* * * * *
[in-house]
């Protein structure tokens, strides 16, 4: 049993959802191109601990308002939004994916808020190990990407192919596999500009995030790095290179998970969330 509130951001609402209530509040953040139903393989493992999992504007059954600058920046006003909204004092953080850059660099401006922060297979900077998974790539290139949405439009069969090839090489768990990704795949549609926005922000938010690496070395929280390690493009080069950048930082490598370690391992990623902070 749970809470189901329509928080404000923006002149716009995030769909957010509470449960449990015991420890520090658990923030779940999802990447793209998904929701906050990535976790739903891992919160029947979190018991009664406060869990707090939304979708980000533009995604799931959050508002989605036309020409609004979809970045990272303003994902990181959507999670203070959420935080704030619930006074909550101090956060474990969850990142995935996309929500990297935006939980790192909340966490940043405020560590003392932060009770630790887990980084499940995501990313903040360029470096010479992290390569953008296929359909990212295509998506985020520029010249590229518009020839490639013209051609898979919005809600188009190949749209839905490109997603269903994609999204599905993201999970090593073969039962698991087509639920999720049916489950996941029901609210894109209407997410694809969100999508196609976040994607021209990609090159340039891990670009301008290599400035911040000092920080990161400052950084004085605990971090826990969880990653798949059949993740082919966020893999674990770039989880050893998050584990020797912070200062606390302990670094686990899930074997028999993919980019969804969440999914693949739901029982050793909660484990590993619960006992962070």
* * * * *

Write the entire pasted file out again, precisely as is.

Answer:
[in-house]
């Protein structure tokens, strides 16, 4: 049993959802191109601990308002939004994916808020190990990407192919596999500009995030790095290179998970969330 509130951001609402209530509040953040139903393989493992999992504007059954600058920046006003909204004092953080850059660099401006922060297979900077998974790539290139949405439009069969090839090489768990990704795949549609926005922000938010690496070395929280390690493009080069950048930082490598370690391992990623902070 749970809470189901329509928080404000923006002149716009995030769909957010509470449960449990015991420890520090658990923030779940999802990447793209998904929701906050990535976790739903891992919160029947979190018991009664406060869990707090939304979708980000533009995604799931959050508002989605036309020409609004979809970045990272303003994902990181959507999670203070959420935080704030619930006074909550101090956060474990969850990142995935996309929500990297935006939980790192909340966490940043405020560590003392932060009770630790887990980084499940995501990313903040360029470096010479992290390569953008296929359909990212295509998506985020520029010249590229518009020839490639013209051609898979919005809600188009190949749209839905490109997603269903994609999204599905993201999970090593073969039962698991087509639920999720049916489950996941029901609210894109209407997410694809969100999508196609976040994607021209990609090159340039891990670009301008290599400035911040000092920080990161400052950084004085605990971090826990969880990653798949059949993740082919966020893999674990770039989880050893998050584990020797912070200062606390302990670094686990899930074997028999993919980019969804969440999914693949739901029982050793909660484990590993619960006992962070």